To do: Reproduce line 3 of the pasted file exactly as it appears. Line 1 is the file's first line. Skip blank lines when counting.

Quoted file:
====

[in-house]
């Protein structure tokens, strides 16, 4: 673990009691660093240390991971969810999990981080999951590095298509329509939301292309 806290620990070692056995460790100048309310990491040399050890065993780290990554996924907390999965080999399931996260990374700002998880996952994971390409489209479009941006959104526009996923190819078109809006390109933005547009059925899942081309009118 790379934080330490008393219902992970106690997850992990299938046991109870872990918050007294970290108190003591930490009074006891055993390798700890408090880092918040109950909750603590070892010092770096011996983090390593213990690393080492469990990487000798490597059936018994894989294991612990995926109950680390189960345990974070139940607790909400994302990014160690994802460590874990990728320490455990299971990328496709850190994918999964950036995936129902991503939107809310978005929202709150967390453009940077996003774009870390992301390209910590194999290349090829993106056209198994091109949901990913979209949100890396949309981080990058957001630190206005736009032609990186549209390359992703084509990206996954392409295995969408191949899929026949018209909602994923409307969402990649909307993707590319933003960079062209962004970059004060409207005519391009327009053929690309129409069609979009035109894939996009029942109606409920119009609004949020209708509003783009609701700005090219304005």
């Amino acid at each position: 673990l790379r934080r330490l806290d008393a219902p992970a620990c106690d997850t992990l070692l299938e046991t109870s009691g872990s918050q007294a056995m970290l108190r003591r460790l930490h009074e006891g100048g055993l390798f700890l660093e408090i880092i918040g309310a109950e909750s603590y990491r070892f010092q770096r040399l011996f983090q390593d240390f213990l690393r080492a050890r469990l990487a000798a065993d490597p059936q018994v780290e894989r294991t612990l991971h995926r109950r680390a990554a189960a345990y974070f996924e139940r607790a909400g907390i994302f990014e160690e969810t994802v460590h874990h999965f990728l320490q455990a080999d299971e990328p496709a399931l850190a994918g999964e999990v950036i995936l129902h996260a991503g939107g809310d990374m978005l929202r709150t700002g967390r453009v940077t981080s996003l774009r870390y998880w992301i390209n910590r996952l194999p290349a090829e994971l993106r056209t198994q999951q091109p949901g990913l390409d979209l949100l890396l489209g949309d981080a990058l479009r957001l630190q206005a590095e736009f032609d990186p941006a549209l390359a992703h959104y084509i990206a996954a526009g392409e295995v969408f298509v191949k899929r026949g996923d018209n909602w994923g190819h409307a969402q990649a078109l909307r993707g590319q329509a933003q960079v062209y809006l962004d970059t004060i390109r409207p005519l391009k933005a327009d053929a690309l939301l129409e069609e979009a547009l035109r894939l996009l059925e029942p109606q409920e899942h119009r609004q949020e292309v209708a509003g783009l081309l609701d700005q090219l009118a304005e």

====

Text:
């Amino acid at each position: 673990l790379r934080r330490l806290d008393a219902p992970a620990c106690d997850t992990l070692l299938e046991t109870s009691g872990s918050q007294a056995m970290l108190r003591r460790l930490h009074e006891g100048g055993l390798f700890l660093e408090i880092i918040g309310a109950e909750s603590y990491r070892f010092q770096r040399l011996f983090q390593d240390f213990l690393r080492a050890r469990l990487a000798a065993d490597p059936q018994v780290e894989r294991t612990l991971h995926r109950r680390a990554a189960a345990y974070f996924e139940r607790a909400g907390i994302f990014e160690e969810t994802v460590h874990h999965f990728l320490q455990a080999d299971e990328p496709a399931l850190a994918g999964e999990v950036i995936l129902h996260a991503g939107g809310d990374m978005l929202r709150t700002g967390r453009v940077t981080s996003l774009r870390y998880w992301i390209n910590r996952l194999p290349a090829e994971l993106r056209t198994q999951q091109p949901g990913l390409d979209l949100l890396l489209g949309d981080a990058l479009r957001l630190q206005a590095e736009f032609d990186p941006a549209l390359a992703h959104y084509i990206a996954a526009g392409e295995v969408f298509v191949k899929r026949g996923d018209n909602w994923g190819h409307a969402q990649a078109l909307r993707g590319q329509a933003q960079v062209y809006l962004d970059t004060i390109r409207p005519l391009k933005a327009d053929a690309l939301l129409e069609e979009a547009l035109r894939l996009l059925e029942p109606q409920e899942h119009r609004q949020e292309v209708a509003g783009l081309l609701d700005q090219l009118a304005e």